IGF2 performs its functions by binding with three receptors, namely the insulin-like growth factor 2 receptor (IGF2R), insulin-like growth factor 1 receptor (IGF1R), and insulin receptor (IR; IGF-2 binds mostly with its IR-A isoform) (Selenou et al. 2020). The binding of IGF2 to IGF1R or IR leads to the activation of the mitogen-activated protein kinase (MAPK) and PI3-kinase/Akt signaling pathways, mainly regulating proliferation, differentiation, or both (Chao and D'Amore 2008; Pollak 2008). IGF2R, a mannose-6-phosphate cation-dependent receptor with high affinity with IGF2 and almost no binding to IGF1, has long been thought to be a scavenger of IGF2 through lysosomal degradation. However, recent studies reported that IGF2R interacting with IGF2 could trigger signaling pathways (Chen et al. 2011; Garcia-Huerta et al. 2020). Up to now, the molecular mechanism for IGF2 deficiency-induced mitochondrial dysfunction remains poorly understood. It has been reported that IGF2 therapy at a low dose could revert liver mitochondrial dysfunction in aging rats, and considered this effect similar to IGF1 (Garcia-Fernandez et al. 2011). However, growing evidence suggests that IGF2R is involved in IGF2-regulated mitochondrial function (Martin-Montanez et al. 2014, 2017). A recent study have suggested that low doses of IGF2 binding to IGF2R could promote mitochondrial OXPHOS via proton rechanneling (Wang et al. 2020). In the current study, it was observed that the phosphorylation of AKT, ERK1/2, which are known to be activated by the binding of IGF2 to IGF1R, was not inhibited with IGF2 knockout. Therefore, while the possibility of the IGF1R receptor being involved in IGF2-regulated mitochondrial function cannot be entirely ruled out, the contribution of this signaling pathway appears to be limited in this context.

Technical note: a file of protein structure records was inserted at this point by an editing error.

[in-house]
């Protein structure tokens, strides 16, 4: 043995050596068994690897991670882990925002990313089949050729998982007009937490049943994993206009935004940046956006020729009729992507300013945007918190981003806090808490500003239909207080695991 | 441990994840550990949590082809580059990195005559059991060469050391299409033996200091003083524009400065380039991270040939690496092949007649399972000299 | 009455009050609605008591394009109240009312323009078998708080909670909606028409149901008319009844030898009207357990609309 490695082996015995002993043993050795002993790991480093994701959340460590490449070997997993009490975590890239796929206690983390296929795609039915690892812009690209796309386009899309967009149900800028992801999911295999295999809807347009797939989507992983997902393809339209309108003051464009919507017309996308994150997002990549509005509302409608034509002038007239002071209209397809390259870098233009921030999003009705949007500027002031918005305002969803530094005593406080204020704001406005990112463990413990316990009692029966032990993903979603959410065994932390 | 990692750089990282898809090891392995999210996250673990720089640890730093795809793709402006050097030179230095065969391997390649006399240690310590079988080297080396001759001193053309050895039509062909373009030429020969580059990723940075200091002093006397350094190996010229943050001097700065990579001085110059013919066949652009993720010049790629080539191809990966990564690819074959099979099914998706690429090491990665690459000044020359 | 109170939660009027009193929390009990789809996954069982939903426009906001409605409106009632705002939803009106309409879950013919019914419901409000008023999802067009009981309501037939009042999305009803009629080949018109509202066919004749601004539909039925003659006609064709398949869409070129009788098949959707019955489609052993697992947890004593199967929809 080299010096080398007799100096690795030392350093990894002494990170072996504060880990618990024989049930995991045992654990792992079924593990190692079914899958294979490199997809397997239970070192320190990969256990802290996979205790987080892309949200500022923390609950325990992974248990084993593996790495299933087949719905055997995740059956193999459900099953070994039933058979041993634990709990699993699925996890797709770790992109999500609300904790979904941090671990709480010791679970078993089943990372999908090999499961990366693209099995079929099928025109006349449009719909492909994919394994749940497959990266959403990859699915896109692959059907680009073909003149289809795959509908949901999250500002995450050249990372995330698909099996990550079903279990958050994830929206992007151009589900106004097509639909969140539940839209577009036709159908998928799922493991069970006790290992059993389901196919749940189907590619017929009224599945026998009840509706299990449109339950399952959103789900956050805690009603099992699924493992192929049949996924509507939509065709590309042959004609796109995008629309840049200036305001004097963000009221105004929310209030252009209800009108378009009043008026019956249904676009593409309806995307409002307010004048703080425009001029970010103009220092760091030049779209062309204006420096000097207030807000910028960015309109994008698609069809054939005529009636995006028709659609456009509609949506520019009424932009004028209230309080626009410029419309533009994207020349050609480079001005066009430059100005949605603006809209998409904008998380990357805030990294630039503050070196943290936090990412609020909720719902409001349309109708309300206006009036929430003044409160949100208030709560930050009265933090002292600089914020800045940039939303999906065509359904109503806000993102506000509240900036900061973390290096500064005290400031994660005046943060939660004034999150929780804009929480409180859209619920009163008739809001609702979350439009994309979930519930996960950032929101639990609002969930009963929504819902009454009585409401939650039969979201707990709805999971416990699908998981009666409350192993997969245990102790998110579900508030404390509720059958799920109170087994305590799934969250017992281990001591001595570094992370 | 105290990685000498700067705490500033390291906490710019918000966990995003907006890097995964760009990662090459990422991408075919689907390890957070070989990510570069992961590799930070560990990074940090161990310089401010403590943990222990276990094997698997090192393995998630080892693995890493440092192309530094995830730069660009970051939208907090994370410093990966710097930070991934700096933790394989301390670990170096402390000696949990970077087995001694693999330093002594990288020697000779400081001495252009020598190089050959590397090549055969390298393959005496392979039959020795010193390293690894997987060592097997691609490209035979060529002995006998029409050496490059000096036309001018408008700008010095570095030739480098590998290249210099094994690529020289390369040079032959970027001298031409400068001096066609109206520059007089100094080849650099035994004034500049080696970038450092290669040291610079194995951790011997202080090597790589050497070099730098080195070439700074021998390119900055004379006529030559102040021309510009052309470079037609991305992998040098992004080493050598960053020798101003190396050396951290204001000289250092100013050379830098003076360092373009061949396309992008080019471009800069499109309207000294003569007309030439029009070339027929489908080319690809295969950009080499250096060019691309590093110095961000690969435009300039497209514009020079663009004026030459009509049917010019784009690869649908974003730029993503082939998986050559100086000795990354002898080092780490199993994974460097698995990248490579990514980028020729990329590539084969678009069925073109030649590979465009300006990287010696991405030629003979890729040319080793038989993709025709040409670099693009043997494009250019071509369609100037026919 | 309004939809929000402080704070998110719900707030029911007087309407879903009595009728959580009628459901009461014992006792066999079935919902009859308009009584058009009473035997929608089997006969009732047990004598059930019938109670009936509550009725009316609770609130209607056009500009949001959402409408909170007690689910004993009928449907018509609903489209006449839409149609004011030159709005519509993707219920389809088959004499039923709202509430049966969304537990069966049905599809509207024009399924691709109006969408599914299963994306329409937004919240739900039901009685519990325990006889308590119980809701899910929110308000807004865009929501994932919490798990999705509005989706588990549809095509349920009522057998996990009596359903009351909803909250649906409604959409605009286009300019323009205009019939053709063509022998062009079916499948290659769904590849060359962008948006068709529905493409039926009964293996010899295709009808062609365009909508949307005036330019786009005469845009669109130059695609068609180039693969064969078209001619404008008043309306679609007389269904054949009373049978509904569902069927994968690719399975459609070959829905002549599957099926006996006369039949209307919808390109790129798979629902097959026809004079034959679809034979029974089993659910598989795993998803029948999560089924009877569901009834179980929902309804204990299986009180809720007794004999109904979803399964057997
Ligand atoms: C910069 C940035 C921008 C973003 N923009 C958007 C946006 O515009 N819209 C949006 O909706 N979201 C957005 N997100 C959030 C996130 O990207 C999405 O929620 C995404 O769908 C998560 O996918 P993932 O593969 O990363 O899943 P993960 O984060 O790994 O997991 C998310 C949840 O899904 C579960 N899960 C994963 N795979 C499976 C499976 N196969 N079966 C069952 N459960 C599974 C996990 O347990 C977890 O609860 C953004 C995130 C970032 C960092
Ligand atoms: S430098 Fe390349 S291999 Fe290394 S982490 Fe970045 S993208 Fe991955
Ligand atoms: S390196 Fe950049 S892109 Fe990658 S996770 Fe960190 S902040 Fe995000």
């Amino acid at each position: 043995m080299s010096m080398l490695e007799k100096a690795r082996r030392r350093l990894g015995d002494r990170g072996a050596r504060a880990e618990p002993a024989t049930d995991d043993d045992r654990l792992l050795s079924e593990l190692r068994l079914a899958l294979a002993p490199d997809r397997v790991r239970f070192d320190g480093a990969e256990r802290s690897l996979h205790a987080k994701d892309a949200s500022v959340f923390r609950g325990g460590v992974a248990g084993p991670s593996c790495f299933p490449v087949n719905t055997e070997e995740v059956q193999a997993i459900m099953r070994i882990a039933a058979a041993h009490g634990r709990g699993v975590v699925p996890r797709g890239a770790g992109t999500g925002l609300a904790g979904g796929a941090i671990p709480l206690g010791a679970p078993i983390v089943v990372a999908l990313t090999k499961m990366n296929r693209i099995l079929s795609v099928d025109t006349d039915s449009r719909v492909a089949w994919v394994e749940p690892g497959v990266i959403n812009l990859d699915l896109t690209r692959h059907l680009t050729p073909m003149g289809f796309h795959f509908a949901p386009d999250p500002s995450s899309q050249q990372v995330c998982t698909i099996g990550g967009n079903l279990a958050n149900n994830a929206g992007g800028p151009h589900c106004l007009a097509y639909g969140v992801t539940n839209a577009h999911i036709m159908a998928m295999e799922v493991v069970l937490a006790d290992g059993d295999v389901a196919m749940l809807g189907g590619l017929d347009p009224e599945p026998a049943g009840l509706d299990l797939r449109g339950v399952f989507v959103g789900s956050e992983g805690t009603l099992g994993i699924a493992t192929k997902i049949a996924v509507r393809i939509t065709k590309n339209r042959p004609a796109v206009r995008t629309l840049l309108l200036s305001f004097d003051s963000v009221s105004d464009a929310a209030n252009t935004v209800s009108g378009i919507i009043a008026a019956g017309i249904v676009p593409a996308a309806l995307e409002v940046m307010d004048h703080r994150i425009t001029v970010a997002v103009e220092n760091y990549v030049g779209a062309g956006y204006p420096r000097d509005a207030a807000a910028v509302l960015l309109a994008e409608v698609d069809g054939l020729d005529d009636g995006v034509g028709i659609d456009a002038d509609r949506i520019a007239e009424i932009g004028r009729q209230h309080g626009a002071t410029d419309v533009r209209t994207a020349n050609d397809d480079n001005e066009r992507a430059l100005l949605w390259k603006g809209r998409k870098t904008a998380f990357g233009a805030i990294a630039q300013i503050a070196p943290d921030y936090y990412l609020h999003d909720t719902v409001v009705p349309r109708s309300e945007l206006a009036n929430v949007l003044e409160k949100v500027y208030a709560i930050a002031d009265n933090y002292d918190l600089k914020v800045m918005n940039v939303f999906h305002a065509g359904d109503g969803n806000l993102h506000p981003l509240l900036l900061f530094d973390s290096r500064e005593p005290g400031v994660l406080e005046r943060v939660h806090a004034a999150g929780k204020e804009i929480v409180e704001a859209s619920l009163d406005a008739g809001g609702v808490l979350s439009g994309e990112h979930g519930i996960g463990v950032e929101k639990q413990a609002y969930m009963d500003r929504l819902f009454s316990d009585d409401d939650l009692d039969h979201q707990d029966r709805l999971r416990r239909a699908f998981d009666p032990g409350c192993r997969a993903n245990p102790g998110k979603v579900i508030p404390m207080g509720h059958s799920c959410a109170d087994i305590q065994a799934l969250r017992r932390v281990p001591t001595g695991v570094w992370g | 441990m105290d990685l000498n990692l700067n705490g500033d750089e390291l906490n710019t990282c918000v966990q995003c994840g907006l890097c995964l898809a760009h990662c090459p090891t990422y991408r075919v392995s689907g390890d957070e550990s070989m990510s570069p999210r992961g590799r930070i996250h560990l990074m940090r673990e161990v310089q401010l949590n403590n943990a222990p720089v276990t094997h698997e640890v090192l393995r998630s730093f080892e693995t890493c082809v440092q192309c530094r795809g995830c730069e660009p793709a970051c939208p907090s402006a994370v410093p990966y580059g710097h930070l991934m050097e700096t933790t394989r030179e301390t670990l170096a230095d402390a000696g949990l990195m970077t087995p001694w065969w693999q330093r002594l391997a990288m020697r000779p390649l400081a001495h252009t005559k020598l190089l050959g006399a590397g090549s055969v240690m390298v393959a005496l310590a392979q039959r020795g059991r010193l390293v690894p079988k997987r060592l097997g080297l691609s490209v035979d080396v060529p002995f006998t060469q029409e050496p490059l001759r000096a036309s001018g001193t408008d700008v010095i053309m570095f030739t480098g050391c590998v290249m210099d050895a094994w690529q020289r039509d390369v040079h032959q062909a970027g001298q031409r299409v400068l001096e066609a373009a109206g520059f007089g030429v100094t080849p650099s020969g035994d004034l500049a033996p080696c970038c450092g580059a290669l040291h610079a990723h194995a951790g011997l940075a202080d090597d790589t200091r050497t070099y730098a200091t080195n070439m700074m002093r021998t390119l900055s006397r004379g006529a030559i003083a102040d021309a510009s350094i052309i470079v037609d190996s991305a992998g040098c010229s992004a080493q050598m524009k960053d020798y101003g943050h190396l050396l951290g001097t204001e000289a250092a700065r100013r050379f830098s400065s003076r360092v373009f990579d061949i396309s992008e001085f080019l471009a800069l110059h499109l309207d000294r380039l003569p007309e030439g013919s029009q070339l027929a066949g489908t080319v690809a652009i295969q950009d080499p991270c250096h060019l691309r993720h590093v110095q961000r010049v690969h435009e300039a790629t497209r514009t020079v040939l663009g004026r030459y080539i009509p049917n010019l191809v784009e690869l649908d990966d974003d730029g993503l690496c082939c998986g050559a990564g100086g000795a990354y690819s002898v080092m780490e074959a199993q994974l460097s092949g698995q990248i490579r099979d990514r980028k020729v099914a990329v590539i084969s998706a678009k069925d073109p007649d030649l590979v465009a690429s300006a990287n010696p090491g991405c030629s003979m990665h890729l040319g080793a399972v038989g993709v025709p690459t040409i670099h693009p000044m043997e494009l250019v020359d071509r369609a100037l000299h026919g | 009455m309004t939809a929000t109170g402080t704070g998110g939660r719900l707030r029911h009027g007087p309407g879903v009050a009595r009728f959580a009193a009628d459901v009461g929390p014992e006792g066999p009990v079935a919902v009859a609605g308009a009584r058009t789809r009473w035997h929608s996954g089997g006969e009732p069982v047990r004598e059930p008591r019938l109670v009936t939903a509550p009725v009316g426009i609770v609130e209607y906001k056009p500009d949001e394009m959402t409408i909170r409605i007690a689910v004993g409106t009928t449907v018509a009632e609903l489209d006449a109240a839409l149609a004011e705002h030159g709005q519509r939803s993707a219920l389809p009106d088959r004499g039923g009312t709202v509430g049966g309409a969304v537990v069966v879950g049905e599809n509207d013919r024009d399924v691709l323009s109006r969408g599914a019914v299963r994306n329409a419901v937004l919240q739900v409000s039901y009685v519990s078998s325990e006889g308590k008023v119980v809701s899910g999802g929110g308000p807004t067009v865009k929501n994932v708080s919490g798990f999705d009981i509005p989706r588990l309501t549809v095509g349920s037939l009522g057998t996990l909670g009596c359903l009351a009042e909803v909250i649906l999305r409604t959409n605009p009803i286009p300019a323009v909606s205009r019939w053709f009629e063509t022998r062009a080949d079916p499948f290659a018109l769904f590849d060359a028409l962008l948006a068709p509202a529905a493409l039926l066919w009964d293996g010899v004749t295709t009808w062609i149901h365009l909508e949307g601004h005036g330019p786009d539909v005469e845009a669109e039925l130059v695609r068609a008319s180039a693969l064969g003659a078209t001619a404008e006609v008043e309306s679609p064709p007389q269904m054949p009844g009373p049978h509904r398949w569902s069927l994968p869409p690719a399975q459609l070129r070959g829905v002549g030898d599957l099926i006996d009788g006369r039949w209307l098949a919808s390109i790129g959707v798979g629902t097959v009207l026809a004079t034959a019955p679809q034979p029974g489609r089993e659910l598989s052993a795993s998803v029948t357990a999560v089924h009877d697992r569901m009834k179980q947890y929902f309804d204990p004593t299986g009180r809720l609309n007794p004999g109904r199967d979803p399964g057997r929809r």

CCAAT/enhancer-binding protein beta (CEBPB) is a member of the CCAAT/enhancer-binding protein family that can be activated by inflammatory and stress response (Tsukada et al. 2011; Krieken et al. 2015). An increasing body of evidence suggests that CEBPB plays an important role in oncogene-induced senescence and SASPs (Salotti and Johnson 2019). Our work showed that the expression of CEBPB was significantly upregulated by IGF2 suppression, indicating the critical role of CEBPB in pro-aging of IGF2 deficiency. Furthermore, CEBPB inhibition reversed senescence phenotypes and reduced SASPs induced by IGF2 deficiency. We provide compelling evidence that IGF2 deficiency promotes senescence and SASPs by upregulating CEBPB signaling. In line with our study, previous research showed that CEBPB overexpression induced senescence and significantly increased SASPs in LNCaP cells, while the suppression of CEBPB had the opposite effect (Barakat et al. 2015). Besides, another group demonstrated that CEBPB could efficiently bind to the P53 promoter and induce the expression of P53 in response to mitogen stimulation (Boggs and Reisman 2007), implying that CEBPB can depress cell growth and promote senescence via upregulating P53 expression. Moreover, CEBPB is a target of Ras signaling and is mainly activated by the ERK1/2 (Salotti and Johnson 2019; Lee et al. 2010). Our study confirmed that the absence of IGF2 leads to the activation of the ERK1/2 pathway, which can be triggered by DNA damage and oxidative stress, subsequently promoting both DNA damage and oxidative stress (Anerillas et al. 2020). This finding suggests that the increased CEBPB signaling may be associated with the activation of the ERK1/2 pathway, which might be activiated by mitochondrial dysfunction.

Conclusions

In summary, our study underscores the significant contribution of IGF2 deficiency in inducing a senescence phenotypes and SASPs in the liver of d-gal-induced aging mice and senescent AML12 cells. Mechanistically, the detrimental effects of IGF2 deficiency on aging processes are mediated through mitochondrial dysfunction and the upregulation of CEBPB signaling. These findings offer valuable insights into the potential mechanisms that connect IGF2 deficiency with liver aging. Consequently, IGF2 may emerge as a promising target for interventions aimed at ameliorating liver aging under specific circumstances.